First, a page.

PHILADELPHIA, PA - AUGUST 25: Danny Watkins #63 of the Philadelphia Eagles looks on against the Cleveland Browns after their pre season game on August 25, 2011 at Lincoln Financial Field in Philadelphia, Pennsylvania. (Photo by Jim McIsaac/Getty Images)
There are plenty of reasons to be unhappy with the Danny Watkins pick in 2011. There's his age, for starters. Guard isn't exactly a premium position, especially in Howard Mudd's scheme. Plus, there was his poor play last year after being called "NFL ready" by basically everyone.
But now we have to worry about something more: that Watkins's football intelligence just isn't close to being starter-quality yet. Sheil Kapadia wrote a revealing piece about Watkins yesterday:
When Danny Watkins saw a notice last week at the Novacare Complex for a mandatory rookie event, his first instinct was to tell his teammate, Jason Kelce.
But then, Watkins remembered: He's not a rookie anymore.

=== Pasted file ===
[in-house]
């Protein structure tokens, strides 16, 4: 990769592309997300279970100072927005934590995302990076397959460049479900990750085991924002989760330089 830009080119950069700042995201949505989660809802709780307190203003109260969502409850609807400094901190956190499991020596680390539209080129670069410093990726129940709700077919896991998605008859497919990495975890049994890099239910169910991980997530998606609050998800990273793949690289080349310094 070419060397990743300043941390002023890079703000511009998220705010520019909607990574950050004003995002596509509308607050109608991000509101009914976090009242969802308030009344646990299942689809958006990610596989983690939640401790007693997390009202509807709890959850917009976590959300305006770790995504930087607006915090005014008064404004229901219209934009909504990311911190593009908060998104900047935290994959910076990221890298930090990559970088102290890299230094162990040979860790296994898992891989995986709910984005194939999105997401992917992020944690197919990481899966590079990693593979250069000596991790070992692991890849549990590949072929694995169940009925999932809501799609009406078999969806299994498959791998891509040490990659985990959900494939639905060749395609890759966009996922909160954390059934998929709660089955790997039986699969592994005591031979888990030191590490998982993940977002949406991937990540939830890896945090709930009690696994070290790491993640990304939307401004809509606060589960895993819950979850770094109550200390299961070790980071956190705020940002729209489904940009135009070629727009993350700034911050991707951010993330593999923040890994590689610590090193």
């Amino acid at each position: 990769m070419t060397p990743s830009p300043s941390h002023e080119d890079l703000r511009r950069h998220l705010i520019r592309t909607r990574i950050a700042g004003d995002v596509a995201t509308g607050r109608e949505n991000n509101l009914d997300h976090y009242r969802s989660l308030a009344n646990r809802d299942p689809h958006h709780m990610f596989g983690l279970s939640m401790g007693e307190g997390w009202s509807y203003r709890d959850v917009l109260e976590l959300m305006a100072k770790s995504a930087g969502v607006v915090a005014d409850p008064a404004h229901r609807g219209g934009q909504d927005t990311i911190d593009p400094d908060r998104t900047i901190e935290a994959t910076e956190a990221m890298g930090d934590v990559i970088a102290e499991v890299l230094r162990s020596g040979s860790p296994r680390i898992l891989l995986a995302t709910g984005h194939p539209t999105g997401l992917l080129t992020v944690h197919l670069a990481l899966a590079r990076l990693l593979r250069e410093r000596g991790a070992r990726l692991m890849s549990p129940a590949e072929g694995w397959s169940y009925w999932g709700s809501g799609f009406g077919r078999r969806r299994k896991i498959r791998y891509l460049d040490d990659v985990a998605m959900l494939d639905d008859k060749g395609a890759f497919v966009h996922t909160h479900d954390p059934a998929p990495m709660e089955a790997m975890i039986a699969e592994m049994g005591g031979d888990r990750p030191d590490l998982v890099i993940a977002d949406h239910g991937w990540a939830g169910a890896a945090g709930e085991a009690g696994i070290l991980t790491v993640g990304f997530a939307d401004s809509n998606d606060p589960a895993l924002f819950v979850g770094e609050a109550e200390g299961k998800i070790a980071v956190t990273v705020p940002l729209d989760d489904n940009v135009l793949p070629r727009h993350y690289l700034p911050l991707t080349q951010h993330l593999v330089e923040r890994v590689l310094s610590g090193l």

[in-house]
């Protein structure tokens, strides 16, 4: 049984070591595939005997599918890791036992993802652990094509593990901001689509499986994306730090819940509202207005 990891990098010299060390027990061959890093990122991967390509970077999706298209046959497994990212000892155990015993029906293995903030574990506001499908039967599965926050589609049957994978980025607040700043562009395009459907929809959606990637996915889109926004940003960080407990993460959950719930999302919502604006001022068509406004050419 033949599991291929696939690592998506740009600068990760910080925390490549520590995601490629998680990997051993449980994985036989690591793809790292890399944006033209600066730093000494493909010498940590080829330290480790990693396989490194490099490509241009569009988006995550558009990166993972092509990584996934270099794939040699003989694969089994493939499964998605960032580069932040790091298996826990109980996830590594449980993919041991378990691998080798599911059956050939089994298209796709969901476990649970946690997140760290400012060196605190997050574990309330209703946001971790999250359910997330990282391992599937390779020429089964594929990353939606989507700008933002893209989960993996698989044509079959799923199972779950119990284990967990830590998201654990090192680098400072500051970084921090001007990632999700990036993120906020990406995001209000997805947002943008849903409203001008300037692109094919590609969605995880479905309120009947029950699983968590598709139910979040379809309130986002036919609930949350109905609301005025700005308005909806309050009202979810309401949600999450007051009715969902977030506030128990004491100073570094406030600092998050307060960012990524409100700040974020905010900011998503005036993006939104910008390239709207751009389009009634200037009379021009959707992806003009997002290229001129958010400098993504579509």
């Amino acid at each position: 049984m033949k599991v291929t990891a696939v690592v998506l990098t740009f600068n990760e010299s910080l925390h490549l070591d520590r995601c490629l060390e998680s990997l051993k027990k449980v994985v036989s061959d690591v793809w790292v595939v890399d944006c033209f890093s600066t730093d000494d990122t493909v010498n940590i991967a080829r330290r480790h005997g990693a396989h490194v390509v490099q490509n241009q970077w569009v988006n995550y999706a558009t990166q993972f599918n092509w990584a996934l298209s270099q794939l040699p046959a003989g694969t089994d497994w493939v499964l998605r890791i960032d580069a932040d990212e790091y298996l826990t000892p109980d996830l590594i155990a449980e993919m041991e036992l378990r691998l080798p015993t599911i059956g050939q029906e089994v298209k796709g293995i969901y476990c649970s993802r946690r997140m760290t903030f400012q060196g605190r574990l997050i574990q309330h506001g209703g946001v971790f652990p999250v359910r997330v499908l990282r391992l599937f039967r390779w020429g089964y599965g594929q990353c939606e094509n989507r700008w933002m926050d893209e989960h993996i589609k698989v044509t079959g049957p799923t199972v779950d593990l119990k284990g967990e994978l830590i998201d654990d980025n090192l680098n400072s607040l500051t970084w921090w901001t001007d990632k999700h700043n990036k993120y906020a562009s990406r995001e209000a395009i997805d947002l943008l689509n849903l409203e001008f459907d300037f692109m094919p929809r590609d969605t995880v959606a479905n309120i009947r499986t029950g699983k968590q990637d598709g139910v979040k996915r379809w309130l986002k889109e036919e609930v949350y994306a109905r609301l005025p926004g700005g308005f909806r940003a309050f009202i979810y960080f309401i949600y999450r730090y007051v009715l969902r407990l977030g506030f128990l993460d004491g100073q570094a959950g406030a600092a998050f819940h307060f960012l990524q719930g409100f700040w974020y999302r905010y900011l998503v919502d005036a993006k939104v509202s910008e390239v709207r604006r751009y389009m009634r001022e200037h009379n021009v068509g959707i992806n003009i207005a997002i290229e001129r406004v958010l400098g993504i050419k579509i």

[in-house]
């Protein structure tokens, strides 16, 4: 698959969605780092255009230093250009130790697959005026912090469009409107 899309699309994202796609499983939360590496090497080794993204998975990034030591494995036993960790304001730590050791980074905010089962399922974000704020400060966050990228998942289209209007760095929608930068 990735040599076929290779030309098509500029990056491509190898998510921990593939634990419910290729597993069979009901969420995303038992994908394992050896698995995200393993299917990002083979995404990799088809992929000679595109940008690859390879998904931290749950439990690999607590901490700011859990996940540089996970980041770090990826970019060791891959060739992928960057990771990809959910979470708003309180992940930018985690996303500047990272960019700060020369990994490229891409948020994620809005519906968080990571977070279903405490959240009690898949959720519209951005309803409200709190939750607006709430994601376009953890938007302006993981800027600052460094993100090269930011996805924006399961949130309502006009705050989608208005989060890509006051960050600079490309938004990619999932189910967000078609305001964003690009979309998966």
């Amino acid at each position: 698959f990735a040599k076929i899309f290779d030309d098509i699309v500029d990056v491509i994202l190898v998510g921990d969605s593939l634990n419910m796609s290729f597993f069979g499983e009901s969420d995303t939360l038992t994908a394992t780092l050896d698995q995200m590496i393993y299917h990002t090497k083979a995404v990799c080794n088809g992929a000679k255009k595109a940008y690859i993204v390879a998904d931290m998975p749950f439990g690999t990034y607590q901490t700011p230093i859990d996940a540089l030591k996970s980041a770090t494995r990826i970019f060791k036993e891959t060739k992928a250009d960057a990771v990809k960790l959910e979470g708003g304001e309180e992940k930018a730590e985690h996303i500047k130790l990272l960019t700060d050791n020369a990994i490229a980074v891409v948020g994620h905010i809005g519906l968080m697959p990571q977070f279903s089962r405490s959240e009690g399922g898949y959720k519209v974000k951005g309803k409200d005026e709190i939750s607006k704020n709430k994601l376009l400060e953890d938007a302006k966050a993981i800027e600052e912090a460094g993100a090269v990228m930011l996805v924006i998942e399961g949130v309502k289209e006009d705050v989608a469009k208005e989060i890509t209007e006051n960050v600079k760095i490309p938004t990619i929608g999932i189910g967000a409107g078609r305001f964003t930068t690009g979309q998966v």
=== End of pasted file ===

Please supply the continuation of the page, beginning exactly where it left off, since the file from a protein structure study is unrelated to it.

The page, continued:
Alright, alright. Mocking him for forgetting that he's not a rookie anymore would be juvenile. But take that in context of the rest of the story. Here's Jason Kelce on Watkins's progress:
"Now, having a full off season under his belt, finally learning to think about things in different ways than he's used to, he can now watch film on his own and tell what's going on. 'I screwed up there. I should be doing this.' That's huge. Really, if you're at the level where you should be mentally, you should know immediately after a play, I just screwed that up. Last year, he wasn't at that level, whereas now, he's slowly able to recognize, 'I should have did that better that last play.' "
Wait, I'm supposed to comfortable with a guy who's "slowly" able figure out that he might have done something wrong on the previous play? It's one thing to mess up, to miss a block or blow an assignment. Everybody makes mistakes. But it's mind-boggling to me that someone would consistently not even realize that they made a mistake at all.
It's not a good sign that Watkins only now is learning how to watch film. That (a) was something the Eagles should have known before they drafted him and (b) something renowned line coach Howard Mudd ought to be able to teach.
At the end of the day, your former first round pick shouldn't be talking about your former sixth round pick like there are light years separating the two:
"Looking back at where me and him started last year, he's so far ahead with his football IQ, and I'm trying to learn from him. I think he's going to do awesome this year. I'm excited for him."